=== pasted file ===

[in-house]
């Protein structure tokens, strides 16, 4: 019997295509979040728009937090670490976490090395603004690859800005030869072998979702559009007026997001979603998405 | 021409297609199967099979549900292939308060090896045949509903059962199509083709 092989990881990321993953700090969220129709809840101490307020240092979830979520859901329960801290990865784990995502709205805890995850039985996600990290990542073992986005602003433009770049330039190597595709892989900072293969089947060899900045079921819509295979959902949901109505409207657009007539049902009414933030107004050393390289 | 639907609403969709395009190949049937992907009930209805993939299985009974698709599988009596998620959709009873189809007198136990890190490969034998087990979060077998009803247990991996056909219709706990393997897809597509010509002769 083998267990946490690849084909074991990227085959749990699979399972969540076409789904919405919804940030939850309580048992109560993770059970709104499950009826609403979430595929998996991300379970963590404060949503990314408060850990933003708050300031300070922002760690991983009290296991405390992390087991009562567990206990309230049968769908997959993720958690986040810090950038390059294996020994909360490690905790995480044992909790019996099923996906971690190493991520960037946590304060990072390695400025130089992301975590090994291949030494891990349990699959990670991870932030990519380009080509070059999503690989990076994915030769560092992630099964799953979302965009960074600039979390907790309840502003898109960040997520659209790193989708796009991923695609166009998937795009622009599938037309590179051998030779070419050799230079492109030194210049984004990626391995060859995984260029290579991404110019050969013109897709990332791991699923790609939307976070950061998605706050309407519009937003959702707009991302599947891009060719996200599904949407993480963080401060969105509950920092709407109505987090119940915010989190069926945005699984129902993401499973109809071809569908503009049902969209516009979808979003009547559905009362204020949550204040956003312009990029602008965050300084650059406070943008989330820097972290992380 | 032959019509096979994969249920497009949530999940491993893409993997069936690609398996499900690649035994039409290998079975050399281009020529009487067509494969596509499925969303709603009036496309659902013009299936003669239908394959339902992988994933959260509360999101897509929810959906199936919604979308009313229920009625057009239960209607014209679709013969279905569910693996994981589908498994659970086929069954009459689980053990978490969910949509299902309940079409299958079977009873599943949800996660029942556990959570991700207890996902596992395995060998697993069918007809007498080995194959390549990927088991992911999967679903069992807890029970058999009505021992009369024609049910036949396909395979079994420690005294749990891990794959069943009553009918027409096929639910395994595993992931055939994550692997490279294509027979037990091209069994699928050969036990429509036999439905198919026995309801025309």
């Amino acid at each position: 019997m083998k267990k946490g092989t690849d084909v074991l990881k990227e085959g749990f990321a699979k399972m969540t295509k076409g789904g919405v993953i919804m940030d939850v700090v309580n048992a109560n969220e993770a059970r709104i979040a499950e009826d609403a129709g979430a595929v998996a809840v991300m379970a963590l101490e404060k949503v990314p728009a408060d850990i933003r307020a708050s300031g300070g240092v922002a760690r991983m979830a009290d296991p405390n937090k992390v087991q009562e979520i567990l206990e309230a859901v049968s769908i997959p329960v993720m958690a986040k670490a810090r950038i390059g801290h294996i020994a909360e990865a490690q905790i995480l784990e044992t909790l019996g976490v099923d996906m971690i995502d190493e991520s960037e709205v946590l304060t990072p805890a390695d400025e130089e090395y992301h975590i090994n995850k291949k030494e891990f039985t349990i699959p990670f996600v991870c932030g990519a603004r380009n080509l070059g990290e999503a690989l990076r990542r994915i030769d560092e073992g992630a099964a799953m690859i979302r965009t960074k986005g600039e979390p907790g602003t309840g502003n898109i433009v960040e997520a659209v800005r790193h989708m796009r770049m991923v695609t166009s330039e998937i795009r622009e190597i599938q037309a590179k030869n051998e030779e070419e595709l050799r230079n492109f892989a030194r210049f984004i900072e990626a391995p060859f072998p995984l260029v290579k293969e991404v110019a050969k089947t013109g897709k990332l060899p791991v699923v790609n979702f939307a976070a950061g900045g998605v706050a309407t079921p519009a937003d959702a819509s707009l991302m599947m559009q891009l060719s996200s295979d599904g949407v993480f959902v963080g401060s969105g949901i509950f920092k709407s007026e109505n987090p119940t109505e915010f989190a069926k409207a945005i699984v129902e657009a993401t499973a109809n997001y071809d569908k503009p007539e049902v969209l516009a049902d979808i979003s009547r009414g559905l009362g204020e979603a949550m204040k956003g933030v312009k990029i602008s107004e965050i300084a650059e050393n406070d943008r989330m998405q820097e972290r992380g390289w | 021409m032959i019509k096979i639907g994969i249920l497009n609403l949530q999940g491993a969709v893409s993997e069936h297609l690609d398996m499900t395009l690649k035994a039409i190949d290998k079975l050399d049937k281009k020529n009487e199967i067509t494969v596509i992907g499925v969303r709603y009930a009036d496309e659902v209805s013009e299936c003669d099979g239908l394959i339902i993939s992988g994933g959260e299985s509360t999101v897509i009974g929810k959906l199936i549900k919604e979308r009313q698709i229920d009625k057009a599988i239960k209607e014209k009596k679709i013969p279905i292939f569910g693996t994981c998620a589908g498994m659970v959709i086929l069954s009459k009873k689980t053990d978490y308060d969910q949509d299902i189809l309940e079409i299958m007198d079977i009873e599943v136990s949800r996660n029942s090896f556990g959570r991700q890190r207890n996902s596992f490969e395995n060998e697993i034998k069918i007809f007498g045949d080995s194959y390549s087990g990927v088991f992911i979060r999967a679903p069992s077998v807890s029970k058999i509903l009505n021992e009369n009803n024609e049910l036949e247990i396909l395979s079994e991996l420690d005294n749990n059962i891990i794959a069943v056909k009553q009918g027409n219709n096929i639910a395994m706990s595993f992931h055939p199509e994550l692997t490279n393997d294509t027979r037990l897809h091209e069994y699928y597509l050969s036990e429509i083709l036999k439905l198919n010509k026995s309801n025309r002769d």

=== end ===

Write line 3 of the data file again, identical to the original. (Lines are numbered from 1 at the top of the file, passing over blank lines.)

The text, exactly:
């Amino acid at each position: 019997m083998k267990k946490g092989t690849d084909v074991l990881k990227e085959g749990f990321a699979k399972m969540t295509k076409g789904g919405v993953i919804m940030d939850v700090v309580n048992a109560n969220e993770a059970r709104i979040a499950e009826d609403a129709g979430a595929v998996a809840v991300m379970a963590l101490e404060k949503v990314p728009a408060d850990i933003r307020a708050s300031g300070g240092v922002a760690r991983m979830a009290d296991p405390n937090k992390v087991q009562e979520i567990l206990e309230a859901v049968s769908i997959p329960v993720m958690a986040k670490a810090r950038i390059g801290h294996i020994a909360e990865a490690q905790i995480l784990e044992t909790l019996g976490v099923d996906m971690i995502d190493e991520s960037e709205v946590l304060t990072p805890a390695d400025e130089e090395y992301h975590i090994n995850k291949k030494e891990f039985t349990i699959p990670f996600v991870c932030g990519a603004r380009n080509l070059g990290e999503a690989l990076r990542r994915i030769d560092e073992g992630a099964a799953m690859i979302r965009t960074k986005g600039e979390p907790g602003t309840g502003n898109i433009v960040e997520a659209v800005r790193h989708m796009r770049m991923v695609t166009s330039e998937i795009r622009e190597i599938q037309a590179k030869n051998e030779e070419e595709l050799r230079n492109f892989a030194r210049f984004i900072e990626a391995p060859f072998p995984l260029v290579k293969e991404v110019a050969k089947t013109g897709k990332l060899p791991v699923v790609n979702f939307a976070a950061g900045g998605v706050a309407t079921p519009a937003d959702a819509s707009l991302m599947m559009q891009l060719s996200s295979d599904g949407v993480f959902v963080g401060s969105g949901i509950f920092k709407s007026e109505n987090p119940t109505e915010f989190a069926k409207a945005i699984v129902e657009a993401t499973a109809n997001y071809d569908k503009p007539e049902v969209l516009a049902d979808i979003s009547r009414g559905l009362g204020e979603a949550m204040k956003g933030v312009k990029i602008s107004e965050i300084a650059e050393n406070d943008r989330m998405q820097e972290r992380g390289w | 021409m032959i019509k096979i639907g994969i249920l497009n609403l949530q999940g491993a969709v893409s993997e069936h297609l690609d398996m499900t395009l690649k035994a039409i190949d290998k079975l050399d049937k281009k020529n009487e199967i067509t494969v596509i992907g499925v969303r709603y009930a009036d496309e659902v209805s013009e299936c003669d099979g239908l394959i339902i993939s992988g994933g959260e299985s509360t999101v897509i009974g929810k959906l199936i549900k919604e979308r009313q698709i229920d009625k057009a599988i239960k209607e014209k009596k679709i013969p279905i292939f569910g693996t994981c998620a589908g498994m659970v959709i086929l069954s009459k009873k689980t053990d978490y308060d969910q949509d299902i189809l309940e079409i299958m007198d079977i009873e599943v136990s949800r996660n029942s090896f556990g959570r991700q890190r207890n996902s596992f490969e395995n060998e697993i034998k069918i007809f007498g045949d080995s194959y390549s087990g990927v088991f992911i979060r999967a679903p069992s077998v807890s029970k058999i509903l009505n021992e009369n009803n024609e049910l036949e247990i396909l395979s079994e991996l420690d005294n749990n059962i891990i794959a069943v056909k009553q009918g027409n219709n096929i639910a395994m706990s595993f992931h055939p199509e994550l692997t490279n393997d294509t027979r037990l897809h091209e069994y699928y597509l050969s036990e429509i083709l036999k439905l198919n010509k026995s309801n025309r002769d």